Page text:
Main photo above or at left: History buffs walk the course of the Padre Trail toward the Sonoma Valley in the distance (with permission from property owner).
The history of the Padre Trail
From the start of my interest in this area, neighbors and other history buffs had told me about what they called the Padre Trail. In the late 1820s and then 1830s, this trail had gained use by the Spanish and Mexicans at the mission in Sonoma. From Sonoma, it climbed the Mayacamas range between the Sonoma and Napa valleys, crossed the crest at the head of Carneros Creek near the end of what is now Partrick Road, and then dropped over a pass to the north into the Napa Redwoods near what is now Hess Collection Winery.
From there, it followed Redwood Creek downstream, where it passed a secondary adobe (more like a barracks or bunkhouse) owned by Salvador Vallejo, as it exited into the Napa Valley. From there, travelers could cross the valley floor to Salvador’s main house “Casa Las Trancas” on the Napa River, just north of today’s Trancas Ave. (Trail shown in red on map above.)
Later, with the arrival of the United States and the founding of the town of Napa, a secondary branch became more important. From Carneros Creek, it descended the route of Partrick Road (apparently called the “Browns Valley Indian Trail” at one time) into Browns Valley in order to more directly reach the town of Napa. (Trail shown in green in top map.)
It was called it the the Padre Trail because, they said, it had been used by the padre and noviates at the Sonoma Mission to visit the Napa Valley in order to preach and to probably visit George Yount, who had been granted land there by General Mariano Vallejo, and perhaps Salvador himself at his adobe on the Napa River.
Whatever its name now, or then, the trail (in both iterations) was first made around 8,000-10,000 years ago when Native Americans arrived and then used for hundreds of generations before the arrival of the Spanish. Today, gophers that dig around a spring along the trail continually push up arrowheads, sign that the spring was used by the tribes of the area.
The first padre to use the Padre Trail
The first European’s mention in a journal of the trail was that of Padre José Altimira who had been given—or assumed—the task of setting up a mission in Sonoma. It was obvious to all that Spain’s control of California was costing too much money, and the United States was already looking with desire at completing its hold clear to the Pacific Ocean. Many wondered what was the point of starting another mission. But Altimira would not be dissuaded. He found the climate of San Francisco unhealthy and depressing to converts, and wanted to build an entirely new main mission for the Bay Area.
In 1823, Altimira selected the Sonoma Valley as the likely location of this new mission. In order to assess the best uses for the land around the future mission, the padre led an exploratory party of 19, including sixteen Spanish soldiers in full uniform, east from Sonoma across the lower reaches of the hills along the bay to explore lower Napa Valley and over the next ridge into the Rockville area to meet the native Patwins there.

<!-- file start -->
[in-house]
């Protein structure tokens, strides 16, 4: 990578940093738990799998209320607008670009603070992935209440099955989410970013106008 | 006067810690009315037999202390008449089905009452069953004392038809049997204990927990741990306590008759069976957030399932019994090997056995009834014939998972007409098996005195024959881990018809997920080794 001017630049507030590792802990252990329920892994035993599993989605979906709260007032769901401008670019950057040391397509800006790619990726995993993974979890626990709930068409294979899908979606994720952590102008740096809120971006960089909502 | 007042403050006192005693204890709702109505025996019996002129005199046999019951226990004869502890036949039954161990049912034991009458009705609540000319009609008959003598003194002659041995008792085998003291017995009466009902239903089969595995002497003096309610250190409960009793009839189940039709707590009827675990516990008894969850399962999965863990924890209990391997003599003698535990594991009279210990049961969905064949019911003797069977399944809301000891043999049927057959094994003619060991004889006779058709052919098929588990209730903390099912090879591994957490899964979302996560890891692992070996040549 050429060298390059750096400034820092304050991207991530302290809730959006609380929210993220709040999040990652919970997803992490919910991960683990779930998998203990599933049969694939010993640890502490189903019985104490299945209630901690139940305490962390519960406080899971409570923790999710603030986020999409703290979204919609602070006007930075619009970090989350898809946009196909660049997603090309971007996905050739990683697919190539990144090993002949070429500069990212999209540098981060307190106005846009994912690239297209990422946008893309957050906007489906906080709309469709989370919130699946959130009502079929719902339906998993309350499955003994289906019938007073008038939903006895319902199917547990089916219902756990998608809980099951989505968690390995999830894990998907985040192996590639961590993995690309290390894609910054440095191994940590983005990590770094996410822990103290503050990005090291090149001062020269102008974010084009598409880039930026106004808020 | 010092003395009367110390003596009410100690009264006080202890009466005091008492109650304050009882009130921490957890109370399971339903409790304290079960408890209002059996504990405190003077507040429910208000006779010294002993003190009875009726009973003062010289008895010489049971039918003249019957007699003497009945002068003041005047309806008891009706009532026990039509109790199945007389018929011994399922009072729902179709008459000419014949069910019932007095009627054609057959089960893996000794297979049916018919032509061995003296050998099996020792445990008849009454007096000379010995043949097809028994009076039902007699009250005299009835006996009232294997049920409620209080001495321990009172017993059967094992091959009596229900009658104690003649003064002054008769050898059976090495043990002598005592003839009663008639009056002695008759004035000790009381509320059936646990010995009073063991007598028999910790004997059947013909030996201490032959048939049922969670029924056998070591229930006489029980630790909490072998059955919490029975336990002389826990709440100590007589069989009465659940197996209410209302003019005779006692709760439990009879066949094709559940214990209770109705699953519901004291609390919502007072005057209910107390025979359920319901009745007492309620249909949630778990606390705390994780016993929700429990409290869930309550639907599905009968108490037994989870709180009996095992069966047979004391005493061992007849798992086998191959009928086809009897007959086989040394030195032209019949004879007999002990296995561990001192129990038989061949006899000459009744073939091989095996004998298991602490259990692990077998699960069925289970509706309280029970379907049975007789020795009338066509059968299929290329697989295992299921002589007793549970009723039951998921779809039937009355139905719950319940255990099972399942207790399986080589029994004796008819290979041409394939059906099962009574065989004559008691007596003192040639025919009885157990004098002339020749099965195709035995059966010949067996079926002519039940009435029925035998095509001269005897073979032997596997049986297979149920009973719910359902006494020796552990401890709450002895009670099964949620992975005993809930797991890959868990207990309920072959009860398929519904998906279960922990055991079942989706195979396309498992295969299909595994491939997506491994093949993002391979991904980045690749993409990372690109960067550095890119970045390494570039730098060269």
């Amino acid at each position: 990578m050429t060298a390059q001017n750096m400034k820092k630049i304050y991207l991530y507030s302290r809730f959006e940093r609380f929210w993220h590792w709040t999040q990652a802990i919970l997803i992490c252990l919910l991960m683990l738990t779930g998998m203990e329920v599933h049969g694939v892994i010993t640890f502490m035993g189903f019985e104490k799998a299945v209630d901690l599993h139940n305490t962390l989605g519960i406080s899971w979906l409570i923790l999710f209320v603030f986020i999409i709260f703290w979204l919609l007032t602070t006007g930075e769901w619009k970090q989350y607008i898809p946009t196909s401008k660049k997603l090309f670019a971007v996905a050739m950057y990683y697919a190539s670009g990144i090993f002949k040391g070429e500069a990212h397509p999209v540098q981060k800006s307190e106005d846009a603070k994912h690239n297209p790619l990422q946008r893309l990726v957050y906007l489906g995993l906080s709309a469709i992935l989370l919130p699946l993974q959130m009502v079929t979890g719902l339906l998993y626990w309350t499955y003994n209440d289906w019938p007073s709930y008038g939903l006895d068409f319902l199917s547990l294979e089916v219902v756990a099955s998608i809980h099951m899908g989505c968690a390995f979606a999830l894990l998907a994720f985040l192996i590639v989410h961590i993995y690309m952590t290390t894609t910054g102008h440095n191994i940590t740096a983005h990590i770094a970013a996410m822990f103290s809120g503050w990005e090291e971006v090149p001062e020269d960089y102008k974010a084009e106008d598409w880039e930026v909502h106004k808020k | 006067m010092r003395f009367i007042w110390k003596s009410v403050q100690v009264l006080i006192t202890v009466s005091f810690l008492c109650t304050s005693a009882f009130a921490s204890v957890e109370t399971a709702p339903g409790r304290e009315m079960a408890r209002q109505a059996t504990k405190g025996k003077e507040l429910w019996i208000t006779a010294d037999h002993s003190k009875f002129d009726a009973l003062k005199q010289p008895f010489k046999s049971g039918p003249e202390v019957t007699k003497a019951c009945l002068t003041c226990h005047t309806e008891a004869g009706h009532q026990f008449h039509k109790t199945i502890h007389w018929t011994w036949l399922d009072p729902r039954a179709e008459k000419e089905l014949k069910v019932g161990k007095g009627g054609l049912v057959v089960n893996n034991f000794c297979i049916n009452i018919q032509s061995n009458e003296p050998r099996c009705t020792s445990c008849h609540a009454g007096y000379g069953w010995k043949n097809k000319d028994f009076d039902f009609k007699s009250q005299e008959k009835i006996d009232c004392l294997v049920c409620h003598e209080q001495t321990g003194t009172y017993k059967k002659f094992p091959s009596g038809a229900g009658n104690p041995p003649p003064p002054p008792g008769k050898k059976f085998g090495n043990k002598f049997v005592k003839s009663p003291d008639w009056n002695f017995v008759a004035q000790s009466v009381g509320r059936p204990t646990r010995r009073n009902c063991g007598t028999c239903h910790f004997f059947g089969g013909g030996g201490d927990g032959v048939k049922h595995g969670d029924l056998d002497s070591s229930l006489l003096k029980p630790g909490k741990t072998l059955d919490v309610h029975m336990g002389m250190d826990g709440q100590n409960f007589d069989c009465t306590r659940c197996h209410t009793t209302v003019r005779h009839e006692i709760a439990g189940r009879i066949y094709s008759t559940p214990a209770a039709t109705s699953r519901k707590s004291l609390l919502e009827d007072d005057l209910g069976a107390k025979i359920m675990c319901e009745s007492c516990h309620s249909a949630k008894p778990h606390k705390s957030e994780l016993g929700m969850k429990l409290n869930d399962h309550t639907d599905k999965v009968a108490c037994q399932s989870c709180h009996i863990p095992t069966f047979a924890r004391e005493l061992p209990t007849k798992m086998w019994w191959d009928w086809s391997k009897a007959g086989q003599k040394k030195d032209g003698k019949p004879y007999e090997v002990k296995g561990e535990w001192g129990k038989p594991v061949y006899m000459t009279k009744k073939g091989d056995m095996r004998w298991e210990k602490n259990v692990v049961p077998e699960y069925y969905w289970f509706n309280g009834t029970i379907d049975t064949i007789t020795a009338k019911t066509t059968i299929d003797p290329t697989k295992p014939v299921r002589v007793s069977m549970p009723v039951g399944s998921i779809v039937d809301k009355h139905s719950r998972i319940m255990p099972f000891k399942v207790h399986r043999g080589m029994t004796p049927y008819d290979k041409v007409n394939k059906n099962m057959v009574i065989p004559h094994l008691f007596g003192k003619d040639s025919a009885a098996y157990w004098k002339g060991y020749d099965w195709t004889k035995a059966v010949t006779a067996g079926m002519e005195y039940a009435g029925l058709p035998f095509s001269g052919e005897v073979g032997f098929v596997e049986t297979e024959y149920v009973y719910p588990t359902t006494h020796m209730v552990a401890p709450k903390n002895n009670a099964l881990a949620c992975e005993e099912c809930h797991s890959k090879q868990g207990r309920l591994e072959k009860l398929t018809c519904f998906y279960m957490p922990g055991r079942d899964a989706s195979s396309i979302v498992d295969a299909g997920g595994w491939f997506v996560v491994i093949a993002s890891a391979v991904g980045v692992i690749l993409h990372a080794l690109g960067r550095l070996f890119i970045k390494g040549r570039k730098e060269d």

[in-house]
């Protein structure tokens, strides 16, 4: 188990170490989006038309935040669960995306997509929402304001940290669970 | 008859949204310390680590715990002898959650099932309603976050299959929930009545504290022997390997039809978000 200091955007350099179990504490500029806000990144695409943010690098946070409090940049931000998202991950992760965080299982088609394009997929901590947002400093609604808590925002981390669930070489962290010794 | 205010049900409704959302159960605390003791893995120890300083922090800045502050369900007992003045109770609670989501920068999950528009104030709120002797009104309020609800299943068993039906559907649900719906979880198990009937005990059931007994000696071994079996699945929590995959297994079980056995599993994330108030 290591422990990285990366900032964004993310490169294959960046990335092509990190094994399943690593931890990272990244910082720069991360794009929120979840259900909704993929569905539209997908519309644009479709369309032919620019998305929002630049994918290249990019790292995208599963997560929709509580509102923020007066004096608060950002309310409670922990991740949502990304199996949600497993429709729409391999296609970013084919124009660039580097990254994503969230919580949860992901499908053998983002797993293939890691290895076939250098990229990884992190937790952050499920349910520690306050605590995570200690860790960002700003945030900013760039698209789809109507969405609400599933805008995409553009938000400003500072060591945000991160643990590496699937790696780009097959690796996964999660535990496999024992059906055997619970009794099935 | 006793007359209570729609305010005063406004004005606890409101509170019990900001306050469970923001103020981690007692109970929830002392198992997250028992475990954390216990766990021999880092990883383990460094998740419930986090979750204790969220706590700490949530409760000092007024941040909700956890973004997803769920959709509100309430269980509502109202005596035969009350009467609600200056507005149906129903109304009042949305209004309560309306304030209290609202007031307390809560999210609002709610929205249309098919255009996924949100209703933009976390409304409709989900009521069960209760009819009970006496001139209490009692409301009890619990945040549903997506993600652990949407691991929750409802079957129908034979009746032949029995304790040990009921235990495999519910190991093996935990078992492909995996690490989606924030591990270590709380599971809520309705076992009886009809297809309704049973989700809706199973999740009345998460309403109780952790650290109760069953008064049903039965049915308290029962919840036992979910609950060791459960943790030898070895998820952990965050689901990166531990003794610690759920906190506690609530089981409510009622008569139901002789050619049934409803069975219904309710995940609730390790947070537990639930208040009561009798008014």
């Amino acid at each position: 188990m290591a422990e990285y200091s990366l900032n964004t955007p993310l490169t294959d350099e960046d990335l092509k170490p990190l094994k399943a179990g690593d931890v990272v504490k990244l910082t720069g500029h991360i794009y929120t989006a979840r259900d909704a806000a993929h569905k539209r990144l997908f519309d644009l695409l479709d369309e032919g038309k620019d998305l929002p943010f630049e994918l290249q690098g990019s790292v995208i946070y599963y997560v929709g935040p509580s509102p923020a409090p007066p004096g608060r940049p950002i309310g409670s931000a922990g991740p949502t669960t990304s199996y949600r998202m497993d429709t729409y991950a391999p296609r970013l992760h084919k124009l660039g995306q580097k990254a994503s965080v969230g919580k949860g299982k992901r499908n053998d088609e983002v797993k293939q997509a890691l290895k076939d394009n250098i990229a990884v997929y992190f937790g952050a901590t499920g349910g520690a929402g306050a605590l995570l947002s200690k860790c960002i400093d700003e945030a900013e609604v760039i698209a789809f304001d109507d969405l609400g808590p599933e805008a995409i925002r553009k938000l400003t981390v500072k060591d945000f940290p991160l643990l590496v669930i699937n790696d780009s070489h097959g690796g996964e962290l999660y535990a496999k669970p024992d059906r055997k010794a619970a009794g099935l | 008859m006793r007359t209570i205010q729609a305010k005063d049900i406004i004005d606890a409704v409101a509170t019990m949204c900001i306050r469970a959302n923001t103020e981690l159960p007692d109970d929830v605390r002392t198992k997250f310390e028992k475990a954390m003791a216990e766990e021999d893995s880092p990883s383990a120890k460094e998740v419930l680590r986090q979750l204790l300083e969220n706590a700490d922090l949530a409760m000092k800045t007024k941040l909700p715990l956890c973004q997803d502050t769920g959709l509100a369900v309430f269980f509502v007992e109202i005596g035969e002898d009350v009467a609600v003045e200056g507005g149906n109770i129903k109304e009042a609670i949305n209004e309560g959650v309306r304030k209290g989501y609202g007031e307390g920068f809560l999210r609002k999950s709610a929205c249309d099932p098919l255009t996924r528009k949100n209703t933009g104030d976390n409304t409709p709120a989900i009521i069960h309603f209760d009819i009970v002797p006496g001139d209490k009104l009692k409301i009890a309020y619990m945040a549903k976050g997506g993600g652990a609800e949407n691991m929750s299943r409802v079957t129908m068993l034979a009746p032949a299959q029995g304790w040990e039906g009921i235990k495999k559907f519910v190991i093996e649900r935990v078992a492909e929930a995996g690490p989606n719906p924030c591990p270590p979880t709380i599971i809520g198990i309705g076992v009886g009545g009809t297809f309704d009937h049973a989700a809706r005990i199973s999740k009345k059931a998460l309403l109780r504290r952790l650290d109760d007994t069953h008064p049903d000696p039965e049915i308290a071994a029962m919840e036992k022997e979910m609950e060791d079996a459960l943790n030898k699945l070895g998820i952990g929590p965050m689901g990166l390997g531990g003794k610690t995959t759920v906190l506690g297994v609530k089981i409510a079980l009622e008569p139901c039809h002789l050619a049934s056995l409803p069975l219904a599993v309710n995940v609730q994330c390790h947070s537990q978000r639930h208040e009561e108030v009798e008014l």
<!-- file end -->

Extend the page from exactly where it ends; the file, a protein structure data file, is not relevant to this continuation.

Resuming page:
Altimira’s group returned by the same path, but west of Napa, attracted by what they thought were outcroppings of limestone—and thus a possible source of building blocks to use in constructing the town to come—they came up what would later be called Carneros Creek. (Carneros Creek got its name when, well downstream from the Padre’s exploration, the low, rolling lands became the pasture land for the mission, an area where all manner of hoofed meat animals were grazed. The area is now covered with vineyards and lends its name to an entire wine region across southern Napa and Sonoma counties.) After looking at the rock—all decided it must be limestone, but were apparently wrong—they continued upstream along the creek below the steep uplifted escarpment that marks the Carneros Creek Fault, and climbed nearly 1,000 in elevation to the northwest end of the valley. There they found a trail crossing their path, and turned left on it, southwest, and followed over the ridge to Sonoma Valley. So it happened that Altimira became the first padre to use what would be later named the Padre Trail.
With arrival of Americans, becomes legal boundary
Over the next 20 years, the trail was apparently used regularly enough that it could become the boundary line between two Mexican ranchos: Rancho Huichica (“huichica” means “owl” language of the Patwin) and Rancho de Napa (“napa” is said to possibly mean many things from “bear” to “village.”). Most of the actual historical evidence of the trail is due to the arrival of Americans following the take over of California. When the U.S. took California from Mexico in 1842, all of the rancho owners had to prove what land they owned. None of them got to keep all of it, but they did get to sell it to the deluge of Americans, most of whom subdivided it and sold it again. This necessitated actual surveys for the first time. The maps of Rancho Huichica went through several iterations (see more about those here), but the final one below from 1851 shows “The Upper Road to Napa” as the curved part of the rancho’s northern boundary (in green on map).